confusion with other parallel lines, or to more clearly portray particular aspects of the thread.
This is a close approximation to the actual appearance of the screw thread:

It is simplified, so that crest and roots for full threads are shown sharp, with single straight lines instead of the
double curved lines that would be required for the flat crests and roots.
Alternative representation should be used only for enlarged detail and other special applications.

10
Threaded Assemblies
For general use, the conventional representation for assemblies of threaded parts is recommended.

In sectional views, the externally threaded part is


always shown covering the internally threaded part
(Bolt thread is shown, hole thread is not shown).

If it is desirable for clarity, e.g., on certain assembly


drawings, the alternative method may be used.

11
Both methods can be used simultaneously on the same drawing:

All this, what we were talking about, relate to the cut threads.

12
External threads may be cut using a Die. A Tap is used to cut smaller diameter internal threads.

However, there is also a type of threads which is not being cut, but rather being rolled.

13
Rolled threaded products are often made with a reduced body diameter, approximately equal to the pitch diameter.
When it is necessary to show this, the feature may be drawn as shown:

As you can see the thread is depicted bigger than the diameter of the part (both, in conventional and in alternative
representations).

14
Detailed drawing of nut and bolt assembly
A hexagon head bolt and nut are shown in a typical application, clamping parts together:

Notice that there must be a clearance hole drilled slightly larger than the bolt nominal size. Add about 1/32 inch (0.8
mm) to the nominal size to determine the clearance hole size.

15
Head bolts can be hexagon and square.

Hexagon head bolts are preferred.


When drawing hexagon head bolts and nuts, use the “across corners” form shown at “A”, since the hexagon bolt at
“B” and the square bolt at “C” are easily confused.
If you need square head bolts – use the square bolt at “C” – also with the “across corners” technique.

16
Fillets & edges
When the intersections of surfaces are rounded, and are such that they would not normally be viewed as a line,
it is usually desirable to draw a line corresponding to the theoretical point of intersection:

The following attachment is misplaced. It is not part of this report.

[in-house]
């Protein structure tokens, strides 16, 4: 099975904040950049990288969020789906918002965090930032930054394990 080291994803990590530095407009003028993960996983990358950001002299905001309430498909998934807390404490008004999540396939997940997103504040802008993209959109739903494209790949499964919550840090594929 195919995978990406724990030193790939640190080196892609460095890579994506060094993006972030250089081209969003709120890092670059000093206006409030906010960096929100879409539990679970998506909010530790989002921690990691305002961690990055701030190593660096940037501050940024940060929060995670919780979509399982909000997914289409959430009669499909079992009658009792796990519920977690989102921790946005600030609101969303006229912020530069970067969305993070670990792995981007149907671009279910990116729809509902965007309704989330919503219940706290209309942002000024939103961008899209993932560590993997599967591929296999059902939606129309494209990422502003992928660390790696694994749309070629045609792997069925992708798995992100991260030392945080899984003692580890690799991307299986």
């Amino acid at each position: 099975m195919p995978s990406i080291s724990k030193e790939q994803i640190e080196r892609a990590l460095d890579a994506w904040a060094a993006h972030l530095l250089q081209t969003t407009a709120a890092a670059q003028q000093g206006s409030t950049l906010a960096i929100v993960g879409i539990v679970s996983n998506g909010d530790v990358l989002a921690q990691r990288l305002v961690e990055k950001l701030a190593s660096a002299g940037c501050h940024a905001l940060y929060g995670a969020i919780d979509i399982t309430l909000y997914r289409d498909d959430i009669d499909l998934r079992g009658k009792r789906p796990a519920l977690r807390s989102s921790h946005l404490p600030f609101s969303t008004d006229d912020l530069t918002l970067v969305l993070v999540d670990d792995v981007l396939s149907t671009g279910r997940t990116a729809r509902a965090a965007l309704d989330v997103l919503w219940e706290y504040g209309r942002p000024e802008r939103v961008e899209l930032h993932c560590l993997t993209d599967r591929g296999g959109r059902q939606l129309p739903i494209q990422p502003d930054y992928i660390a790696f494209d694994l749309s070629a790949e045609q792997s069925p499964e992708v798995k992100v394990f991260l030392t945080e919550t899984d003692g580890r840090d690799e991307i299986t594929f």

17
For simplification, rounded edges and fillets may be drawn sharp, with a radius indicated by a local note:

or by a general note, such as:


ALL ROUNDS AND FILLETS R 2 MAX

18
Cylindrical Intersections

The intersection of rectangular and circular contours


may be simplified as shown in figures.

Alternatively, the intersection of two cylindrical


contours may be shown by a circular arc, as in left
figure.

19
Foreshortened Projections. When the true projection of a piece would result in a confusing foreshortening,
parts such as ribs or arms should be rotated until parallel to the plane of projection, as in the aligned view in
the next figure:

Not true projection, but true distance!

20
Similarly, drilled flanges in elevation or section should show the holes at their true distance from the centre,
rather than the true projection:

21
Repetitive parts & repetitive features and their dimensioning
Repetitive Parts. Repetitive parts or intricate features may be shown by drawing one in detail and the others
in simple outline only, with a covering note.

Repetitive Holes. A series of similar holes may be indicated by drawing only one hole and showing the
centre only for the others. Positions of holes should be clearly defined (diameter of the circle,
distances between the holes, etc.)

22
Repetitive features and dimensions may be
specified by the use of an “X” in conjunction
with the numeral to indicate the “number of
times” or “places” they are required. A full
space is left between the “X” and the feature
dimension.

An “X” is sometimes used to indicate “BY”


between coordinate dimensions specified in
note form. A half space is left in this case
between the “X” and the dimensions.

23
To avoid repeating the same dimension or to avoid long leader lines, we may use reference letters in
conjunction with an explanatory table or note.

Example:
Identification of Similar Sized Holes

24
Gears
A gear is a toothed-wheel mechanical device used to transit power and motion between machine parts. Typically a
shaft is used to both apply and receive power from the gears.

When two gears of different sizes mesh, the larger is called the gear and the smaller is the pinion.

Normally, gear drawings include a table of information, called cutting data, for manufacturing. A detail drawing of a
gear would also include other dimensions not found in the table (root diameter, bore diameter, keyway dimensions).

25
Gears also have repetitive features.

Repetitive features, such as gear and spline teeth, as well as spring coils, may be indicated by drawing a partial
view, showing two or three of the features, with a phantom line or lines to indicate the extent of the remaining
features, as in the figures (a), (b), and (c):

Repetitive features may also be indicated by using the abbreviation TYP for "typical", as shown on figure (d).

26
Alternatively, gears and splines may be shown with a solid line representing the basic outline of the part, and a lighter
line representing the root of the teeth:

This is the same convention as for screw threads. The pitch line may be added using the standard centre line.

27